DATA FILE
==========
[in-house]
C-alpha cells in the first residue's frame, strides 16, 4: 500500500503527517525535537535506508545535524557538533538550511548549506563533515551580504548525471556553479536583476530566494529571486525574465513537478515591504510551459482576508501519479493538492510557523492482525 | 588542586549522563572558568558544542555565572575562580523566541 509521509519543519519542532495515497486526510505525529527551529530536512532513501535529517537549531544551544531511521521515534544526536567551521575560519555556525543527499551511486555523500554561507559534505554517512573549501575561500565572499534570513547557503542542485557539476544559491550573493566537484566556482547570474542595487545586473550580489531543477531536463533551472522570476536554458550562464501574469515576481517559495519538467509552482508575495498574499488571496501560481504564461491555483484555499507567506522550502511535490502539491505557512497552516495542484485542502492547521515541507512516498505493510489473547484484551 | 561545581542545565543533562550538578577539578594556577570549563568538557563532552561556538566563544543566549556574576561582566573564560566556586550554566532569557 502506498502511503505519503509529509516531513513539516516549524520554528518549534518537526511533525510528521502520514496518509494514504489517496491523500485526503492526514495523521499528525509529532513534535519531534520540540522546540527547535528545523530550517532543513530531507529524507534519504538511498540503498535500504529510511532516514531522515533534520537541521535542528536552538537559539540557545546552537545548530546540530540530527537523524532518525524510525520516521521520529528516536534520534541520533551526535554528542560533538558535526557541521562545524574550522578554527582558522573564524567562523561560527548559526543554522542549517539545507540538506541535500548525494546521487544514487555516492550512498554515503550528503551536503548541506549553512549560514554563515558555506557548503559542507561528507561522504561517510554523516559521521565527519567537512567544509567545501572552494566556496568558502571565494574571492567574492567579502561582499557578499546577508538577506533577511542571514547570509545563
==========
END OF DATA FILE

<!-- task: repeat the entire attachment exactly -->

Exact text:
[in-house]
C-alpha cells in the first residue's frame, strides 16, 4: 500500500503527517525535537535506508545535524557538533538550511548549506563533515551580504548525471556553479536583476530566494529571486525574465513537478515591504510551459482576508501519479493538492510557523492482525 | 588542586549522563572558568558544542555565572575562580523566541 509521509519543519519542532495515497486526510505525529527551529530536512532513501535529517537549531544551544531511521521515534544526536567551521575560519555556525543527499551511486555523500554561507559534505554517512573549501575561500565572499534570513547557503542542485557539476544559491550573493566537484566556482547570474542595487545586473550580489531543477531536463533551472522570476536554458550562464501574469515576481517559495519538467509552482508575495498574499488571496501560481504564461491555483484555499507567506522550502511535490502539491505557512497552516495542484485542502492547521515541507512516498505493510489473547484484551 | 561545581542545565543533562550538578577539578594556577570549563568538557563532552561556538566563544543566549556574576561582566573564560566556586550554566532569557 502506498502511503505519503509529509516531513513539516516549524520554528518549534518537526511533525510528521502520514496518509494514504489517496491523500485526503492526514495523521499528525509529532513534535519531534520540540522546540527547535528545523530550517532543513530531507529524507534519504538511498540503498535500504529510511532516514531522515533534520537541521535542528536552538537559539540557545546552537545548530546540530540530527537523524532518525524510525520516521521520529528516536534520534541520533551526535554528542560533538558535526557541521562545524574550522578554527582558522573564524567562523561560527548559526543554522542549517539545507540538506541535500548525494546521487544514487555516492550512498554515503550528503551536503548541506549553512549560514554563515558555506557548503559542507561528507561522504561517510554523516559521521565527519567537512567544509567545501572552494566556496568558502571565494574571492567574492567579502561582499557578499546577508538577506533577511542571514547570509545563